I have been very impressed with books published by Crossway that pertain to literature and its study. I have reviewed several Crossway books on related topics and Echoes of Eden: A Reflection on Christianity, Literature, and the Arts is another impressive literature-related book. Authored by Covenant Theological Seminary professor Jerram Barrs, Echoes of Eden is an intriguing and instructive reflection on literature and the arts, and the Christian’s interaction with them.
The book is comprised of ten chapters, five of which deal with theoretical and doctrinal issues that pertain to literature and the arts. The last five chapters apply the ideas of the earlier chapters by analyzing world-renowned authors; Lewis, Tolkien, Rowling, Shakespeare, and Austen. My review will focus on the theoretical chapters and the consideration of the great authors I will leave to the reader. The chapters dealing with the great literature of the aforementioned authors are informative and convincing and will be gratifying to those who love these authors and enlightening to the unfamiliar or unimpressed.
The title of the first chapter is a good indication of what is covered: God and Humans as Creative Artists. However, before discussing God as creator and humans as sub-creators, Barrs indicates an overarching goal that he intends to pursue. He desires to help the reader answer the question, “How are Christians to think about the arts?” (11). To begin to answer that question, Barrs develops ideas about creation and creativity. He delineates four aspects of God’s creative genius and five foundational doctrines on the richness of life on this planet. He discusses how humans are God’s image bearers and therefore sub-creators and then introduces five callings humans have in being creative. This chapter sets a solid foundation on which Barrs builds his ideas around the appreciation of art.
The second chapter instructs Christians on how they should approach creativity, focusing on humility and the imitative nature of our creative process. Barrs encourages Christians to remember that we are dependent creatures and our creativity reflects that. The author endorses human creativity as both a means to enter into God’s creation as well as a way to recognize and reinforce one’s own individuality without getting lost in it. He finishes this section discussing Christian and Non-Christian art, the relationship between arts and crafts, and why we should pursue creativity.
The next chapter begins to narrow in its focus looking primarily at Christianity, Christians, and art. He purports a Christian understanding of the calling of the Christian artist and identifies what we often mean when we discus Christian art; art designed for worship, art with Christian content, art that teaches Christian principles, and art produced by Christians. Barrs significantly expands these popular notions of Christian art by declaring “there are no secular topics” (43) because all “creation is God’s creation and therefore is proper material for artistic expression” (43). He concludes chapter three by examining the Biblical stance on representational art as well as his ideas on abstract art. This chapter would be particularly helpful for those who, as Christians, have reservation about art.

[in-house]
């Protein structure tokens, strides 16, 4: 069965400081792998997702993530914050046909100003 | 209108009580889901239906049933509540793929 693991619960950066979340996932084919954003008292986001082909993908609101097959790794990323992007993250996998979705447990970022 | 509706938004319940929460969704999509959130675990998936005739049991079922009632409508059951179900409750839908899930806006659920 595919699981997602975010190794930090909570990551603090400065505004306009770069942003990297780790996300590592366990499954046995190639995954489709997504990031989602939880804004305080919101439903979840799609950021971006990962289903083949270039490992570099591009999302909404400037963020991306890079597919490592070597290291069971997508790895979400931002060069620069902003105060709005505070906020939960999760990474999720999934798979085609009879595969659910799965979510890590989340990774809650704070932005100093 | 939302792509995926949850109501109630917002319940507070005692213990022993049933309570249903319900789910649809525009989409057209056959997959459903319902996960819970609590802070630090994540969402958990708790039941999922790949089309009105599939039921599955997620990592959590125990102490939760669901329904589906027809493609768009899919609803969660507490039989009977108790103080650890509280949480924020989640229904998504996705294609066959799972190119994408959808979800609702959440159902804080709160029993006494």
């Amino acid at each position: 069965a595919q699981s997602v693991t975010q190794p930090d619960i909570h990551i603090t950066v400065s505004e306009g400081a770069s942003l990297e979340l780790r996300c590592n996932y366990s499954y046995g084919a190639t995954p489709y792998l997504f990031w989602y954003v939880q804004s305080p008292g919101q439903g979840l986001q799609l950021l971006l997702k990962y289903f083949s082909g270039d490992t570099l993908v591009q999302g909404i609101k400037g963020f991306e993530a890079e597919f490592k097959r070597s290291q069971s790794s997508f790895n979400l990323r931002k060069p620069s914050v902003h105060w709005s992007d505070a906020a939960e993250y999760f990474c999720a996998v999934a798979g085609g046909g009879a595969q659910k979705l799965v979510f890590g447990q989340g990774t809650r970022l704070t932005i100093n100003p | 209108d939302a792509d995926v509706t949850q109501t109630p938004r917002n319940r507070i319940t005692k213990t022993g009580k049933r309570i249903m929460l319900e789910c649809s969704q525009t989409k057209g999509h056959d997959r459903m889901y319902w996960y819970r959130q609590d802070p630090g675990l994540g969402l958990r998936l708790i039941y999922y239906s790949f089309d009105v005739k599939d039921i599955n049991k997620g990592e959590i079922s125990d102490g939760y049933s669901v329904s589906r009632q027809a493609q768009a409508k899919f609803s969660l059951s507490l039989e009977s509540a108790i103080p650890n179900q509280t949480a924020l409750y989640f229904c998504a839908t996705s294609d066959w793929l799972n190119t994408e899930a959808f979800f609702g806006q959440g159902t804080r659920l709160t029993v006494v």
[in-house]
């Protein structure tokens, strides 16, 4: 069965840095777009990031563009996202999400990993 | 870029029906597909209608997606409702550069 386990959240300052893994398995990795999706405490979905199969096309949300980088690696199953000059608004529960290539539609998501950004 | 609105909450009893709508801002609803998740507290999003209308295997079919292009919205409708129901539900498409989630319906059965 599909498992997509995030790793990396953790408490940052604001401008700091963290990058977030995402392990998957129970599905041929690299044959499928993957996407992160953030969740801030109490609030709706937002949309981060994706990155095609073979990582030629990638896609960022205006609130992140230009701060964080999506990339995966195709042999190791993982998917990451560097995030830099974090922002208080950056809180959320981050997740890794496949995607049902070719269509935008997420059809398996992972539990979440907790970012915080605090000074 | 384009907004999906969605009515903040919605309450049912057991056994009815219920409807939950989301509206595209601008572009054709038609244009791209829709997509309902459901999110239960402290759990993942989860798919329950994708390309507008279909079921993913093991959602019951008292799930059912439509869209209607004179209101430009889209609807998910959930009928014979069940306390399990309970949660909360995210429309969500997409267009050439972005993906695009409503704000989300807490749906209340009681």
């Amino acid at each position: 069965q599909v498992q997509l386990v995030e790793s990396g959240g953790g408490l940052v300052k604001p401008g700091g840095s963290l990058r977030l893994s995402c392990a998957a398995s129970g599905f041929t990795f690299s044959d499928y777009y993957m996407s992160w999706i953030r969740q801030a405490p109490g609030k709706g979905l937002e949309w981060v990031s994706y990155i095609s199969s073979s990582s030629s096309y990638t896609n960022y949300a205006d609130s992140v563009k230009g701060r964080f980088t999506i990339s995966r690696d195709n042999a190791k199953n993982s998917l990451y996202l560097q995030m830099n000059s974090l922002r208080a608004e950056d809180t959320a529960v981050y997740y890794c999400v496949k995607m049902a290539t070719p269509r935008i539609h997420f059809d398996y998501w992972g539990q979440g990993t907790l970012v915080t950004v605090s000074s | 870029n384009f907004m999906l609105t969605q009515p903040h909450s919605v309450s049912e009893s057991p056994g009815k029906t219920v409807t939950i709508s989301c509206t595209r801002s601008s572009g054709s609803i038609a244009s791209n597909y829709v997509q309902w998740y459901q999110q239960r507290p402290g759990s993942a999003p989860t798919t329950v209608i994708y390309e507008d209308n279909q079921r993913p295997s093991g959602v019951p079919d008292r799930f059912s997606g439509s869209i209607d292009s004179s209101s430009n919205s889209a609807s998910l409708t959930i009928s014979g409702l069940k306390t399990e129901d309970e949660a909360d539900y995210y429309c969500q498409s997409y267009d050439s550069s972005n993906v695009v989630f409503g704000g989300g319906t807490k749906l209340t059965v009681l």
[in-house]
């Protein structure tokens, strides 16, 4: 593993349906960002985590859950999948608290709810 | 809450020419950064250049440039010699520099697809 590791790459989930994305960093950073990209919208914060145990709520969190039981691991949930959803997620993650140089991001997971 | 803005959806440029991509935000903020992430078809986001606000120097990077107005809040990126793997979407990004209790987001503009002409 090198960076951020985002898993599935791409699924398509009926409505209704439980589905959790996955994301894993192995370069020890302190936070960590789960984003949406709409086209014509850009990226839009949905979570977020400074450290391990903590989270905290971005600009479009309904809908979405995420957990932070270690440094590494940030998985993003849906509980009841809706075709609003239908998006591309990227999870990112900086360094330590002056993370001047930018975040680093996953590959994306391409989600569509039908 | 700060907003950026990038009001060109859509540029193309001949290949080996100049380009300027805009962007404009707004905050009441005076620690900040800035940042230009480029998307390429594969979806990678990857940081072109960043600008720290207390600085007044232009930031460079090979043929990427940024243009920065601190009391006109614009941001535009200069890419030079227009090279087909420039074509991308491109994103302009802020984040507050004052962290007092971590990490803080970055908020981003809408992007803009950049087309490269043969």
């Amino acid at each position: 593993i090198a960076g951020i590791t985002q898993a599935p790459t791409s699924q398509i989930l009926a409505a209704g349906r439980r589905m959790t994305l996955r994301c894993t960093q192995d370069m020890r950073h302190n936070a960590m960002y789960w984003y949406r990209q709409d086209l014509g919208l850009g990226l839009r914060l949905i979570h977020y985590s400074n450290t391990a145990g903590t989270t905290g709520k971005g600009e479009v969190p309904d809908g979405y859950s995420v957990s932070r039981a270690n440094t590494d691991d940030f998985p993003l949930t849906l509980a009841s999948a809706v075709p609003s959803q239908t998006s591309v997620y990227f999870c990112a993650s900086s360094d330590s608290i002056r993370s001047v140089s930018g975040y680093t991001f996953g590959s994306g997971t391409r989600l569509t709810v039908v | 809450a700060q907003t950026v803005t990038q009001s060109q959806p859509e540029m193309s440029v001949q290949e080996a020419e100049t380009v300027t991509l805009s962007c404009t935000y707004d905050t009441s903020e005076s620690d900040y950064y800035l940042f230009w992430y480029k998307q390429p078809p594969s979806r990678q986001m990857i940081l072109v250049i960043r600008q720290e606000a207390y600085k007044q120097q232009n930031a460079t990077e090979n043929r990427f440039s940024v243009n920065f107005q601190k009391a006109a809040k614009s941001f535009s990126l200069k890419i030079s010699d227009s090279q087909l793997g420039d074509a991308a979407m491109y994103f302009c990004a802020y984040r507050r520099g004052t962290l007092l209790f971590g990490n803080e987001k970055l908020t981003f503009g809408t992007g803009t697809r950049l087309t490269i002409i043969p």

The fourth chapter instructs the reader on how one goes about judging art, discerning the good in art and holding fast to it. He presents eleven criteria by which we can judge art, whether it is literature, music, sculptures, paintings, or any other genre. Barrs never suggests that all art is awesome and edifying. Rather, he insists our appreciation of the arts is in need of “direction, encouragement, training, and practice” (54). This section identifies how we ought to approach art and what we should be looking for. His eleven criteria include thoughts such as the presence of giftedness from God, respect for tradition of a discipline, the presence of truth and goodness, and integrity of the artist to name but a few.
The final chapter I will discuss is the fifth chapter, the section in which Barrs discusses the namesake of the book; echoes of Eden. Barrs explains that literature and art appeal to us ultimately because in them we encounter the echoes of Eden. Barrs delays that conversation by initially presenting other ways in which God reveals himself to all people in general revelation. These means God uses to testify to himself and his truth include creation, humanity, providence, and his rule over nations. The final way God communicates to all humans is through the echoes of Eden. These echoes, “memories within the human race of the truth about our condition” (74), are to be found in religion, myths, legends, and in literature. Apprehending, appreciating, and applying these echoes is of utmost importance, and Barrs declares that “Christians today need to be prepared to utilize these echoes of Eden wherever they are found” (84). With this chapter Barrs has given us a good start to that end.
The following chapters that look into the writings and lives of some literary giants are inspiring. I found myself wanting to reread works that Barrs mentions as well as read for the first time others that receive his commendation. Despite not covering those chapters in this review, I can say they were very enjoyable to read and they are excellent examples of applying the information presented earlier in the book.
Echoes of Eden is a book for those who love literature and other forms of art. It will aid those who want to love and understand these wonderfully creative means of communication that god has given to humans. And for those who look disparagingly or doubtfully on art, this book will challenge your presuppositions and misconceptions alike. I highly recommend it.